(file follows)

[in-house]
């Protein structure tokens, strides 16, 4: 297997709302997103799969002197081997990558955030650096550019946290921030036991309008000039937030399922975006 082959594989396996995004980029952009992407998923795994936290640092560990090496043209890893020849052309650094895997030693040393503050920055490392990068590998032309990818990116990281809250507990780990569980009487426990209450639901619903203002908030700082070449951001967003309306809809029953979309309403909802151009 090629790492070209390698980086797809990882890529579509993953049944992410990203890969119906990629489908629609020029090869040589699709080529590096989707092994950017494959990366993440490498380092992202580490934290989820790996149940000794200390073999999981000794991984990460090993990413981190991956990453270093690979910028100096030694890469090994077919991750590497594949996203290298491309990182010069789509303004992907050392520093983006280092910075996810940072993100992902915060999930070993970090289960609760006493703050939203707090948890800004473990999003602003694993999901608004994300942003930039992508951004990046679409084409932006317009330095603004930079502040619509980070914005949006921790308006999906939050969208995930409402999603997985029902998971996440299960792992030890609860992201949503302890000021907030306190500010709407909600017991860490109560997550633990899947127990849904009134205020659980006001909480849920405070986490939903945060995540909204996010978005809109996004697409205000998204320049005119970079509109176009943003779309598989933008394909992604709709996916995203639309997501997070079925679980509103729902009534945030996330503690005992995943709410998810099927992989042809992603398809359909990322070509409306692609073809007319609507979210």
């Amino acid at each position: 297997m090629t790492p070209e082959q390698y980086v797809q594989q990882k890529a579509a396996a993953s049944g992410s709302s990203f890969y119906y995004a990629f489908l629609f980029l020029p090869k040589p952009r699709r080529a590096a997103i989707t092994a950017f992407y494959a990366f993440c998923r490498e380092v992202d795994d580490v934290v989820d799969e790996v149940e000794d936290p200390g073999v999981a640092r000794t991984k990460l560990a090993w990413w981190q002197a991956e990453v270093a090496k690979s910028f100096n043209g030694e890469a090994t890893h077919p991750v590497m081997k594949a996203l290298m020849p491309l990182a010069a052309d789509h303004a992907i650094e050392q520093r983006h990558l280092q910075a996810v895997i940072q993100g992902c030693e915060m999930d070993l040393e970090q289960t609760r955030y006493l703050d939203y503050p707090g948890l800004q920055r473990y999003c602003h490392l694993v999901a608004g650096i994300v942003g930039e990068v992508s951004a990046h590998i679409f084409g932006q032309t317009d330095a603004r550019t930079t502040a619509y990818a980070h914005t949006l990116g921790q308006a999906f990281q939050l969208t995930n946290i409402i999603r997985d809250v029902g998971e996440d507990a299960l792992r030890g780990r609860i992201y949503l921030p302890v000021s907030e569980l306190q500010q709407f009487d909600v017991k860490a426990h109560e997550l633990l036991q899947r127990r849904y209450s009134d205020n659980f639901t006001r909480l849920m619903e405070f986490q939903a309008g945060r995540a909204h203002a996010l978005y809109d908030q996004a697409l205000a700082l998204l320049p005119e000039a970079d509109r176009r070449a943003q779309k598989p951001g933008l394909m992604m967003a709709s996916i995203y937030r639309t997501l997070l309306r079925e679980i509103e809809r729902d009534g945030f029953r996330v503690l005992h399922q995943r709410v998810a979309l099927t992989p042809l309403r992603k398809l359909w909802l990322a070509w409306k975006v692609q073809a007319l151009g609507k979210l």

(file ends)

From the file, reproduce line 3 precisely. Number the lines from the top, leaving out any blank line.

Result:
């Amino acid at each position: 297997m090629t790492p070209e082959q390698y980086v797809q594989q990882k890529a579509a396996a993953s049944g992410s709302s990203f890969y119906y995004a990629f489908l629609f980029l020029p090869k040589p952009r699709r080529a590096a997103i989707t092994a950017f992407y494959a990366f993440c998923r490498e380092v992202d795994d580490v934290v989820d799969e790996v149940e000794d936290p200390g073999v999981a640092r000794t991984k990460l560990a090993w990413w981190q002197a991956e990453v270093a090496k690979s910028f100096n043209g030694e890469a090994t890893h077919p991750v590497m081997k594949a996203l290298m020849p491309l990182a010069a052309d789509h303004a992907i650094e050392q520093r983006h990558l280092q910075a996810v895997i940072q993100g992902c030693e915060m999930d070993l040393e970090q289960t609760r955030y006493l703050d939203y503050p707090g948890l800004q920055r473990y999003c602003h490392l694993v999901a608004g650096i994300v942003g930039e990068v992508s951004a990046h590998i679409f084409g932006q032309t317009d330095a603004r550019t930079t502040a619509y990818a980070h914005t949006l990116g921790q308006a999906f990281q939050l969208t995930n946290i409402i999603r997985d809250v029902g998971e996440d507990a299960l792992r030890g780990r609860i992201y949503l921030p302890v000021s907030e569980l306190q500010q709407f009487d909600v017991k860490a426990h109560e997550l633990l036991q899947r127990r849904y209450s009134d205020n659980f639901t006001r909480l849920m619903e405070f986490q939903a309008g945060r995540a909204h203002a996010l978005y809109d908030q996004a697409l205000a700082l998204l320049p005119e000039a970079d509109r176009r070449a943003q779309k598989p951001g933008l394909m992604m967003a709709s996916i995203y937030r639309t997501l997070l309306r079925e679980i509103e809809r729902d009534g945030f029953r996330v503690l005992h399922q995943r709410v998810a979309l099927t992989p042809l309403r992603k398809l359909w909802l990322a070509w409306k975006v692609q073809a007319l151009g609507k979210l």